Do you offer live chat support or want to offer customer service chat? Make sure to avoid these pitfalls
Adding chat support - or switching completely to chat support from traditional channels such as phone support - can reduce operational costs and resolve customer concerns faster. Research also indicates many customers, especially younger ones, prefer to try online chat customer support before they reach out over the phone.
But beware: To keep customers happy and loyal, you have to make sure your chat support improves the overall customer experience instead of adding friction and frustration. We’ve identified common pitfalls to avoid- along with the one thing you need to make sure you do.
1. Turning everything over to chatbots
Understand the difference between chatbot support and live chat.
Live chat tools offer your website visitors a way to directly connect with your customer service team via real-time messaging. Customers talk to a real person, but unlike phone call support, customer service agents can talk to several customers at once and give them individual attention.
Chatbots mimic the activity of talking to a real person, but are actually just conversational interface tools. Chatbots can answer common questions, refer customers to knowledge base articles, or refer them to the correct section of your website.
For both, businesses often use custom chat widgets, use chat systems through CMS providers such as Salesforce, or offer it through messaging platforms such as Whatsapp and Facebook Messenger.
While chatbots can use AI to gather information, respond to common issues, and direct customers to the right department, more complex customer support issues benefit from a real person offering real-time solutions.
That’s why it’s a mistake to make a sharp turn from full-service customer support to chatbot only.
If you’re eliminating the option of phone support, or simply want to steer your customer to digital channels first, you need to include an option for customers with more complex issues, whether that's live chat , phone calls, or case management.
When your customers have no way to solve complex issues, they may turn to social media to vent their frustrations or just stop doing business with you.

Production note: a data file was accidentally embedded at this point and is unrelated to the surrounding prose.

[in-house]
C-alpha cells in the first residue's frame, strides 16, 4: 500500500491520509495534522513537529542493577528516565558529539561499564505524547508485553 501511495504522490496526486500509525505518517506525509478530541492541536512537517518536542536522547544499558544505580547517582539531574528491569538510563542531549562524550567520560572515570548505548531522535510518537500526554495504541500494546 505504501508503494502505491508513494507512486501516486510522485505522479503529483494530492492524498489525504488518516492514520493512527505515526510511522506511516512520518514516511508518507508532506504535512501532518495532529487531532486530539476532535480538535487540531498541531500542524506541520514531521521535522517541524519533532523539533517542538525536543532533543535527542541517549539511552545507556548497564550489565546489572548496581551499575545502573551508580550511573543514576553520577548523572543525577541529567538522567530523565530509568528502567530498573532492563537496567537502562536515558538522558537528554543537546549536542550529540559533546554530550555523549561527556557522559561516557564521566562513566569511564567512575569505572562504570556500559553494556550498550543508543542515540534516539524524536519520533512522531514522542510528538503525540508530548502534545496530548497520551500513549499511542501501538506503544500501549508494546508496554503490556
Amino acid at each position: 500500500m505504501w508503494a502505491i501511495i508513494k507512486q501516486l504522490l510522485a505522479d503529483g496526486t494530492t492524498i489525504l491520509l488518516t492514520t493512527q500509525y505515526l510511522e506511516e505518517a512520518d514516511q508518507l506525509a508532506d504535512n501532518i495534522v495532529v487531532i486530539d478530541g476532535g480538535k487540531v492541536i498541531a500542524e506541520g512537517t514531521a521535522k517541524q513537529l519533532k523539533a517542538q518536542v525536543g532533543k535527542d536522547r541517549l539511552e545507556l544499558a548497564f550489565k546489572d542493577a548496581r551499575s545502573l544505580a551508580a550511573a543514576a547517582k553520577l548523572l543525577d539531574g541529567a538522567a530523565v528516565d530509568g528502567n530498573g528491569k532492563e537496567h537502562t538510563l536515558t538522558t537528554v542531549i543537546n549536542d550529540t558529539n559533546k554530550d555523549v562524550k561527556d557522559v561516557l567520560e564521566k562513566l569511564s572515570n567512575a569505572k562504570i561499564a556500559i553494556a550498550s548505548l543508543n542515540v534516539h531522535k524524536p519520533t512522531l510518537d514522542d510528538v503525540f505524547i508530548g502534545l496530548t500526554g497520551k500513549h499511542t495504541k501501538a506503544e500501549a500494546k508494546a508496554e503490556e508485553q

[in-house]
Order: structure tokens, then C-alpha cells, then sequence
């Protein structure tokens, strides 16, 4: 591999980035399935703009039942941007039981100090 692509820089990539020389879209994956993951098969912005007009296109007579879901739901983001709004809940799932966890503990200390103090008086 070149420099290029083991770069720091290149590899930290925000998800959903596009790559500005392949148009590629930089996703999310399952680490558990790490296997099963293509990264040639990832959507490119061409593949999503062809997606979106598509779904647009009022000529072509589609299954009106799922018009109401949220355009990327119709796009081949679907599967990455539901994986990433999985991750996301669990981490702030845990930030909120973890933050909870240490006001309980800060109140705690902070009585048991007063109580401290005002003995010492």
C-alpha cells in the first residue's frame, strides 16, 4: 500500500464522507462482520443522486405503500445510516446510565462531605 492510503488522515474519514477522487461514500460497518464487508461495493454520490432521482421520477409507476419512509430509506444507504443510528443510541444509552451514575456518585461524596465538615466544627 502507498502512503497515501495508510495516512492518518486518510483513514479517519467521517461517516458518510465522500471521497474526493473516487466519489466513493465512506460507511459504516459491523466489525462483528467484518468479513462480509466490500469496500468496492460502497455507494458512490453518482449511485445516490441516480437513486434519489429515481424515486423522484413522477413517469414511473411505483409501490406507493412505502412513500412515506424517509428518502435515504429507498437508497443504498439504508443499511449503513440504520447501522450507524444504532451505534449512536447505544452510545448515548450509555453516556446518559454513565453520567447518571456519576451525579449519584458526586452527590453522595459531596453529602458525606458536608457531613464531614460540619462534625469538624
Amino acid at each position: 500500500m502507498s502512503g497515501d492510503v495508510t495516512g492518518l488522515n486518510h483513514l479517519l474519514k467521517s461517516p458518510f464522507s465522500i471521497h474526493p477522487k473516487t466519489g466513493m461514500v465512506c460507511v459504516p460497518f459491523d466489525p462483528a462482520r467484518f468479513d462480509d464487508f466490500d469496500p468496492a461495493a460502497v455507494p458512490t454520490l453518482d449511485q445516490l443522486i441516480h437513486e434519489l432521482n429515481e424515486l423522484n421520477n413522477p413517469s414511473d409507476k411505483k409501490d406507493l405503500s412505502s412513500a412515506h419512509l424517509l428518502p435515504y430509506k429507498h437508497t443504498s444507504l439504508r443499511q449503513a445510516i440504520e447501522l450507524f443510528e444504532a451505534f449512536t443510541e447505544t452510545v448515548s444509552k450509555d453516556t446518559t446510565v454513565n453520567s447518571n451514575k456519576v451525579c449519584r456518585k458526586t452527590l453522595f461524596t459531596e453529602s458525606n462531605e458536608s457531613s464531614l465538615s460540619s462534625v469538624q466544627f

2. Repeated channel switching
Imagine this: Your customer starts chatting with you, but 99% of those conversations end up with a referral to a phone number. Don’t offer chat support if the agents (or bots) operating the channel don’t have the power to solve problems.
Be clear about when customers should use the chat function on your website and when they should call you. If you don’t offer live chat, or you require phone support to verify information, make sure you explain that clearly so you don’t waste your customers’ time.
3. Long wait times
The point of a customer support chat, as opposed to a phone call or email support, is for your customers to access help immediately. If your response time makes them idle, pick up the phone, or get frustrated, you need to rethink your strategy.
Make sure that your chat offers some immediate attention, even through a chatbot. You can also make it clear on your website when your live support is available, so your customers know when they can expect to receive a response from your support team.
4. Making customers repeat information
Few things irritate customers more than asking them for the same information repeatedly. Asking them to describe a complex situation several times can make a problem seem worse.
Likewise, if you force your customers to describe the issue they’re trying to resolve at the beginning of the chat, only to ask them to repeat the information once a live agent responds, it can make a bad situation worse.
You can eliminate repeated information requests by syncing login credentials to your chat, so you only have to verify a customers’ identity instead of asking them for account information that they’ve already entered.
5. Not analyzing customer chats
If you’re offering chat as a method for customers to interact with you, you need to also measure how well those interactions go. This should go beyond a basic question such as “Did I resolve your problem today?” or a post-interaction survey. These chats offer insights that can improve your customer experience and guide you toward business improvements.
Skipping chat analysis threatens your customer service experience, since resolution rates or use of the live chat software alone won’t tell you all you need to know about customer satisfaction.
With phone support, many companies use voice analytics and speech analytics to analyze metrics such as average handle time (AHT) and first call resolution. At Tethr, we believe in measuring the metrics that really matter now. While call times and resolution rates can give you basic information, we focus on numbers that give insight into your customers’ experience.
That includes things like these:
- How many of your customers are frustrated?
- Are any customers about to churn?
- Do your customer service agents address problems? Are they helpful and proactive?
- What issues cause the most frustrating conversations? What issues is your team unable to fix?
For these conversations, we score variables such as customer frustration, customer effort, agent impact and monitor key moments.
Tethr makes it possible to gain a comprehensive understanding of customer interactions without requiring a post-interaction survey - making it easier for your customer and automatic for you.
Interested in learning what analytics Tethr can find in your chats?
We offer a 30-day free trial, which gives you a self-service demo of all of our analytics dashboards. The trial allows you to see all the metrics Tethr measures and how it analyzes calls and chats.